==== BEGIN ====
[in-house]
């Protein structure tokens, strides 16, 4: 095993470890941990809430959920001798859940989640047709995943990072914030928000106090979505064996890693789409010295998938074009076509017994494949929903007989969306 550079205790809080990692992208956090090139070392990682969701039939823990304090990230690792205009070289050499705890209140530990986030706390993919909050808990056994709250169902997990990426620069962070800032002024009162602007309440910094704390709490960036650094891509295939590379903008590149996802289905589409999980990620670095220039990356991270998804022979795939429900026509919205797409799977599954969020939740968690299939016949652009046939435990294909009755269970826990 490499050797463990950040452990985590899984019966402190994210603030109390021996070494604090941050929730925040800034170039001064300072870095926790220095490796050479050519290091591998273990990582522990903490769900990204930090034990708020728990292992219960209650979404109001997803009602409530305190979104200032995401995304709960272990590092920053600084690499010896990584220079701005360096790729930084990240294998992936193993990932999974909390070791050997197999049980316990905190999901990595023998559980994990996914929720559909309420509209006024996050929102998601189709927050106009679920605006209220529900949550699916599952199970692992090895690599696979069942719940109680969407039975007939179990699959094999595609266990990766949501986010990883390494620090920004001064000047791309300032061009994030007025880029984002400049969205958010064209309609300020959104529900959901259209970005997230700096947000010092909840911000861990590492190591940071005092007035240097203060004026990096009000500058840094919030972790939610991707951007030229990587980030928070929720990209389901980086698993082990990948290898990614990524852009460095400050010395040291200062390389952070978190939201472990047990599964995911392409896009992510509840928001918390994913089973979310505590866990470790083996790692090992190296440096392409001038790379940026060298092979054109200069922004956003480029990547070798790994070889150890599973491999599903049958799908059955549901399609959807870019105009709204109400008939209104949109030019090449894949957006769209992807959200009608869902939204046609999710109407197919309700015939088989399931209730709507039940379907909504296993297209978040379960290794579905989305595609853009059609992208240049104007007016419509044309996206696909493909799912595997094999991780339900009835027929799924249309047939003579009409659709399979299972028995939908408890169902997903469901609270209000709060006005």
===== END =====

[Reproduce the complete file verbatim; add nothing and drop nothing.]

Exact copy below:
[in-house]
């Protein structure tokens, strides 16, 4: 095993470890941990809430959920001798859940989640047709995943990072914030928000106090979505064996890693789409010295998938074009076509017994494949929903007989969306 550079205790809080990692992208956090090139070392990682969701039939823990304090990230690792205009070289050499705890209140530990986030706390993919909050808990056994709250169902997990990426620069962070800032002024009162602007309440910094704390709490960036650094891509295939590379903008590149996802289905589409999980990620670095220039990356991270998804022979795939429900026509919205797409799977599954969020939740968690299939016949652009046939435990294909009755269970826990 490499050797463990950040452990985590899984019966402190994210603030109390021996070494604090941050929730925040800034170039001064300072870095926790220095490796050479050519290091591998273990990582522990903490769900990204930090034990708020728990292992219960209650979404109001997803009602409530305190979104200032995401995304709960272990590092920053600084690499010896990584220079701005360096790729930084990240294998992936193993990932999974909390070791050997197999049980316990905190999901990595023998559980994990996914929720559909309420509209006024996050929102998601189709927050106009679920605006209220529900949550699916599952199970692992090895690599696979069942719940109680969407039975007939179990699959094999595609266990990766949501986010990883390494620090920004001064000047791309300032061009994030007025880029984002400049969205958010064209309609300020959104529900959901259209970005997230700096947000010092909840911000861990590492190591940071005092007035240097203060004026990096009000500058840094919030972790939610991707951007030229990587980030928070929720990209389901980086698993082990990948290898990614990524852009460095400050010395040291200062390389952070978190939201472990047990599964995911392409896009992510509840928001918390994913089973979310505590866990470790083996790692090992190296440096392409001038790379940026060298092979054109200069922004956003480029990547070798790994070889150890599973491999599903049958799908059955549901399609959807870019105009709204109400008939209104949109030019090449894949957006769209992807959200009608869902939204046609999710109407197919309700015939088989399931209730709507039940379907909504296993297209978040379960290794579905989305595609853009059609992208240049104007007016419509044309996206696909493909799912595997094999991780339900009835027929799924249309047939003579009409659709399979299972028995939908408890169902997903469901609270209000709060006005």